Ladder Capital Corporation (NYSE:LADR)
Q2 2014 Earnings Conference Call
August 5, 2014 5:00 p.m. ET
Brian Harris – Chief Executive Officer
Marc Fox – Chief Financial Officer
Pamela McCormack – Chief Strategy Officer and General Counsel
Steve DeLaney – JMP Securities
Charles Nabhan – Wells Fargo
Jade Rahmani – KBW
Good afternoon. My name is Kyle and I'll be your conference operator today. At this time I'd like to welcome everyone to the Ladder Capital Corp. second quarter fiscal 2014 earnings conference call. All lines have been placed on mute to prevent any background noise. After the speakers' remarks, there'll be a question and answer session. (Operator instructions.)
I will now turn the call over to Ladder Capital Corp's Chief Strategy Officer and General Counsel, Ms. Pamela McCormack. You may begin.
Thank you, and good evening everyone. I’d like to welcome you to Ladder Capital’s earnings call for the second quarter of 2014. With me this evening are Brian Harris, the Company’s Chief Executive Officer; and Marc Fox, the Company’s Chief Financial Officer. This afternoon we released our financial results for the quarter ended June 30, 2014. The earnings release is available in the Investor Relations section of the company’s website and our quarterly report will be filed with the SEC shortly.
Before the call begins, I’d like to remind everyone that certain statements made in the course of this call are not based on historical information and may constitute forward-looking statements. These statements are based on management’s current expectations and beliefs and are subject to a number of trends and uncertainties that could cause actual results to differ materially from those described in these forward-looking statements. I refer you to Ladder Capital Corp's Form- 10-K for the year ended December 31, 2013 for a more detailed discussion of the risk factors that could cause actual results to differ materially from those expressed or implied in any forward-looking statements made today. Accordingly, you are cautioned not to place undue reliance on these forward-looking statements. The company undertakes no duty to update any forward-looking statements that may be made during the course of this call. Additionally, certain non-GAAP financial measures will be discussed on this conference call. The Company’s presentation of this information is not intended to be considered in isolation or as a substitute for the financial performance presented in accordance with GAAP. Reconciliations of these non-GAAP financial measures to the most comparable measures prepared in accordance with GAAP, are contained in our earnings release.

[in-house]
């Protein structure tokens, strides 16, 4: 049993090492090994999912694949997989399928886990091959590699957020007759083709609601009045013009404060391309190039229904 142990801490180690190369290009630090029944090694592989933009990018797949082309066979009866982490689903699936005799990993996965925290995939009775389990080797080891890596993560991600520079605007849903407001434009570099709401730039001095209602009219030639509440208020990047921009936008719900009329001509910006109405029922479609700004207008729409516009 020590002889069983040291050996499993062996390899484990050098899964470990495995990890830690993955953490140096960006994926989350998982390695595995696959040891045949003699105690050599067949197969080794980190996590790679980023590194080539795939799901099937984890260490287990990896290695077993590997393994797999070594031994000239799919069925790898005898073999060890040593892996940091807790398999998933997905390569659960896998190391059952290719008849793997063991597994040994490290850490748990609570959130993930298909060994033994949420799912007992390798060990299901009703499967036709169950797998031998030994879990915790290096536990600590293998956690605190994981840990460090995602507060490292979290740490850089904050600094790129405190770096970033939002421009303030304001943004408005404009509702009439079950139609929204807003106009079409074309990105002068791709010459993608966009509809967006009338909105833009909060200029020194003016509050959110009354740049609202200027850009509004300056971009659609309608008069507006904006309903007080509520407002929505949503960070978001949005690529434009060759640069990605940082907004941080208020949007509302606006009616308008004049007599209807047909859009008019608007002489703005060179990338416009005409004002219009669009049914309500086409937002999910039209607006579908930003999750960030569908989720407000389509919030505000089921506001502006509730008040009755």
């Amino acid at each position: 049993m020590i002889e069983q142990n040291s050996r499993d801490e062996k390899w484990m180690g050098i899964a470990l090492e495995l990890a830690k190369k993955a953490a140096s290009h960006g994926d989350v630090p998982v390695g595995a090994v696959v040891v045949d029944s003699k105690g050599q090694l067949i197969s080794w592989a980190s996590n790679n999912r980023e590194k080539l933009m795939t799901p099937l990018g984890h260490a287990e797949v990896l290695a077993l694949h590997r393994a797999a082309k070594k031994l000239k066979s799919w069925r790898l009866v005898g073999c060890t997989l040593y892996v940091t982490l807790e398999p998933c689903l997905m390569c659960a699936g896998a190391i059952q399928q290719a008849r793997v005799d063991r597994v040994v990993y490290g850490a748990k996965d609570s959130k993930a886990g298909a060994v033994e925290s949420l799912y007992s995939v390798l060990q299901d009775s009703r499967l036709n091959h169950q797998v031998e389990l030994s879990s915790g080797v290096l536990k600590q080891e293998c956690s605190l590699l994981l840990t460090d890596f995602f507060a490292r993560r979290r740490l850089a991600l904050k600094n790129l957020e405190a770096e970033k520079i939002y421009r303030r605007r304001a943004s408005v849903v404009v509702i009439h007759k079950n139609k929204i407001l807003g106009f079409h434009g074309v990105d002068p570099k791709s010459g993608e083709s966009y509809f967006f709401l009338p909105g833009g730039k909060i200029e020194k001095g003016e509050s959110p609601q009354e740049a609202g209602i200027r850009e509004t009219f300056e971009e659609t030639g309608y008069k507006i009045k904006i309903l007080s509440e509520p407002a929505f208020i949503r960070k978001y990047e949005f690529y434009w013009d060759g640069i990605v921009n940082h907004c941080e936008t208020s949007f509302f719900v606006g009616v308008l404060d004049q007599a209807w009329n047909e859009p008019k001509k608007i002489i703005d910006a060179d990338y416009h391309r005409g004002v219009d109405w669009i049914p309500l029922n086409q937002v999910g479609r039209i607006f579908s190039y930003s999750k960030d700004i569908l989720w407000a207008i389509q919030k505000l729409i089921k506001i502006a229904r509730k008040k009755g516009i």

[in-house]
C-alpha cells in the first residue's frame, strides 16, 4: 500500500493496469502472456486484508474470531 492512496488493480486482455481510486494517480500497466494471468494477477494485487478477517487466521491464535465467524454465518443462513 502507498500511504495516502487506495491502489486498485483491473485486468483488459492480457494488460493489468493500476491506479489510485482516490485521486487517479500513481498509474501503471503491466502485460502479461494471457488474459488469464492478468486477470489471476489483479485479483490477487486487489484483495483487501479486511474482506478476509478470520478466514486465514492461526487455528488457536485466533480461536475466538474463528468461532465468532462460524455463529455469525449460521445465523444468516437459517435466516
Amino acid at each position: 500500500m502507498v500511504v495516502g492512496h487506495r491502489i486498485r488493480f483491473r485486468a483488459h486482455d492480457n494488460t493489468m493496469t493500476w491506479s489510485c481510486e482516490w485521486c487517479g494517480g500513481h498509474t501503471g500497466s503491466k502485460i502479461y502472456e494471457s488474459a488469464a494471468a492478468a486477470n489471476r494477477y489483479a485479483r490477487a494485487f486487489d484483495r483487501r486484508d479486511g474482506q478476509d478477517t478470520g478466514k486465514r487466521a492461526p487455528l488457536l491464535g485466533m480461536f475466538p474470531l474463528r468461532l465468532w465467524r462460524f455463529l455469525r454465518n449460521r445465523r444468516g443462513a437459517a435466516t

With that I’ll turn the call over to our Chief Executive Officer, Brian Harris.
Thanks, Pamela and thanks to all of you for spending your time with us today as e detail our earnings for the second quarter of 2014. I’ll briefly catch upon the highlights of the second quarter and then try to overlay those results against the overall backdrop of the market in general. I’ll also attempt to fit these data points into an illustration of how Ladder’s business plan is being executed as we go from quarter to quarter. Before turning you over to our CFO, Marc Fox, I’ll briefly outline some recent corporate activities and hopefully provide you with some insight into what we are trying to accomplish. After Marc, provides you with a more detailed summary of the quarterly figures, we’ll take some questions.